Currently the animation consists of a single bounce of the ball, which is fine for a simple example but sometimes you want to repeat an action or element within the animation.

In order to achieve this, we will look at Precompositions, a feature that allow you to group and organize objects into a single container, making it easier to manage and duplicate your animation elements.

First, let's start by turning our animation layer into a precomposition: Right click on Layer in the timeline, and select Precompose from the context menu.

Precomposed Layer

You'll notice now on top of the canvas you have two tabs, each tab represents a composition. The first composition corresponds to the final animation, and all the others are precompositions you can insert in the main animation or even in other precompositions.

If you click on the Animation tab, you'll see the old shape layer has been replaced by a composition layer.

The animation looks the same but now the layer behaves as a single uneditable object.

Timeline showing precomposed layers

Now let's make the ball bounce twice as fast, in the main composition you can drag the end time of the precomposed layer to end at frame 60:

Timeline showing the stretched layer time

If you want more control, ensure you have the composition layer selected and set the timing stretch to 50%:

Property tree showing the stretched layer time

Now you can right click the composition layer in the timeline and select Duplicate. Finally, drag the start time of the duplicated layer to frame 60, in a similar manner as to which we modified the time stretch.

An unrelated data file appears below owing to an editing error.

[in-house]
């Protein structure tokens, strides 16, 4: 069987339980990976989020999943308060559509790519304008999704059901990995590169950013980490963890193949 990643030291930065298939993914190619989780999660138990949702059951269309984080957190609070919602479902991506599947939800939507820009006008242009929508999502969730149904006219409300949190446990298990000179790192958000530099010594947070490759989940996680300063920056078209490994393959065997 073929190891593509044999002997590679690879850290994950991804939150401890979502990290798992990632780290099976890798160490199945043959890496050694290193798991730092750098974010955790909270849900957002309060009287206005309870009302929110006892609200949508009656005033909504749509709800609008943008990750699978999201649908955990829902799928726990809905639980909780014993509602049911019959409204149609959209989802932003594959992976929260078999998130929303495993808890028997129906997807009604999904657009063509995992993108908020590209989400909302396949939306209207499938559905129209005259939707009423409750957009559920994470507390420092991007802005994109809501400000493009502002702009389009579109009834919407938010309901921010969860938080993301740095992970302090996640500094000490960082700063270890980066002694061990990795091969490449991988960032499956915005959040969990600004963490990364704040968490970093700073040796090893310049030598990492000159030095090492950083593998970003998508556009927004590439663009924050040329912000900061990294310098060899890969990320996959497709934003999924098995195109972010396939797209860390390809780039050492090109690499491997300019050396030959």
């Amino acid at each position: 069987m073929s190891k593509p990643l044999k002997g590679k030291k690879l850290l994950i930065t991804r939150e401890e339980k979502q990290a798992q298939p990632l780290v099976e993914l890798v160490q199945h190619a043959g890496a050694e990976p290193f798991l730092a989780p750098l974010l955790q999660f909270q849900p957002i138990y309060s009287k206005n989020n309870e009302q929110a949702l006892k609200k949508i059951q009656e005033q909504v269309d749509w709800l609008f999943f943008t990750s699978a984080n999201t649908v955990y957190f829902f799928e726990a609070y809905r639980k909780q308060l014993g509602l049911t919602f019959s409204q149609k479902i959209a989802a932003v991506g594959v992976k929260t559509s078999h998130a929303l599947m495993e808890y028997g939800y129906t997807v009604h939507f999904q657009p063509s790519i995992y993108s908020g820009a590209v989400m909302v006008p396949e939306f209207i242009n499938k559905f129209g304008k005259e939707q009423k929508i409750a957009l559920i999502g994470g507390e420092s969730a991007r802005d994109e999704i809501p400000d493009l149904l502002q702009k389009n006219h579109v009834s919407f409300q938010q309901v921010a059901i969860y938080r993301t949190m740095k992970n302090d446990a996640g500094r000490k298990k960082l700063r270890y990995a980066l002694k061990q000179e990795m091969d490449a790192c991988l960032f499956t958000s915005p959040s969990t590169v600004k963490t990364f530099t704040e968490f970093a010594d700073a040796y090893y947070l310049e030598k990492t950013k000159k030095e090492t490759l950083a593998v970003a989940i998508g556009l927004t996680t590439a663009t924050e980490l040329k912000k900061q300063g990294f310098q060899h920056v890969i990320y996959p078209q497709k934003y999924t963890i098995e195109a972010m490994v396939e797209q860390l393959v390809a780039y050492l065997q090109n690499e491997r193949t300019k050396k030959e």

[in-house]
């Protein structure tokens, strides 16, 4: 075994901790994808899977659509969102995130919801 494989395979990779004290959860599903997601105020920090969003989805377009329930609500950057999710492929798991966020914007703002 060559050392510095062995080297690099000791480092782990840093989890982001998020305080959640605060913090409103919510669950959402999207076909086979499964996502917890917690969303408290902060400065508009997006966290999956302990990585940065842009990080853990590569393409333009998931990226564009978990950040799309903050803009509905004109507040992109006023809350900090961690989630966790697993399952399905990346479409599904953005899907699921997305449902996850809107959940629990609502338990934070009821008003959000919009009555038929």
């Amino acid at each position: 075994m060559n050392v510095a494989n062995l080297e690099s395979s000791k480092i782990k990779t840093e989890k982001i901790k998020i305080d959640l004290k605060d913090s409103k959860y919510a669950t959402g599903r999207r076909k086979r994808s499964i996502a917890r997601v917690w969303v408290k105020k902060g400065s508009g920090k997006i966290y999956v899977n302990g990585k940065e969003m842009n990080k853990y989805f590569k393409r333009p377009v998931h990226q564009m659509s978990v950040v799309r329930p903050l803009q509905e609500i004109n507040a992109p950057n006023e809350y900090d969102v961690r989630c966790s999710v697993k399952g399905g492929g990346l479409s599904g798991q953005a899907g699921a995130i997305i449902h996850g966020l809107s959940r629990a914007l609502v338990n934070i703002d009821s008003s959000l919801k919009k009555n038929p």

Timeline with the two precomp layers

Now you have the ball bounce twice per animation loop:

Hit Lines

We will now add some lines to highlight the hit when the ball reaches the bottom.

Within the precomposition (Layer tab), go to frame 60 (when the ball is at its lowest) and use the Draw Bezier tool to draw a line from the bottom of the ball out. Make sure that in the tool options Fill is unchecked and Stroke is checked. Simply click under the ball with the Draw Bezier tool active and then click again on the end of the line. Then press Enter on your keyboard to confirm the line.

Drawing a line

You can then use the Stroke view to change the color and thickness of the line.

Styled line

Draw a few more lines going in different directions making sure the staring point is towards the ball, then select them all (with the Select tool or from the timeline) and press Ctrl+G to group them. Move the group below the ball by clicking on the Lower to Bottom button on the toolbar above the canvas.

Multiple Lines

Now we'll animate the lines, making them appear and disappear in rapid succession.

Right click on the line group in the timeline, then Add > Trim Path. This will add a Trim Path at the bottom of the group, which gives you some properties you can animate to modify the other paths in the group.

Expand Trim Path on the timeline, then animate its properties as we did with the ball. At frame 60, both start and end should be keyframed at 0%, this will make the lines invisible until that point. After a few frames add set start to 50% and end to 100% and add a new keyframe for both. After a few more frames add another keyframe and setting start to 100%.

All this will make the lines briefly appear and shoot out when the ball hits the bottom.

Trim Path keyframes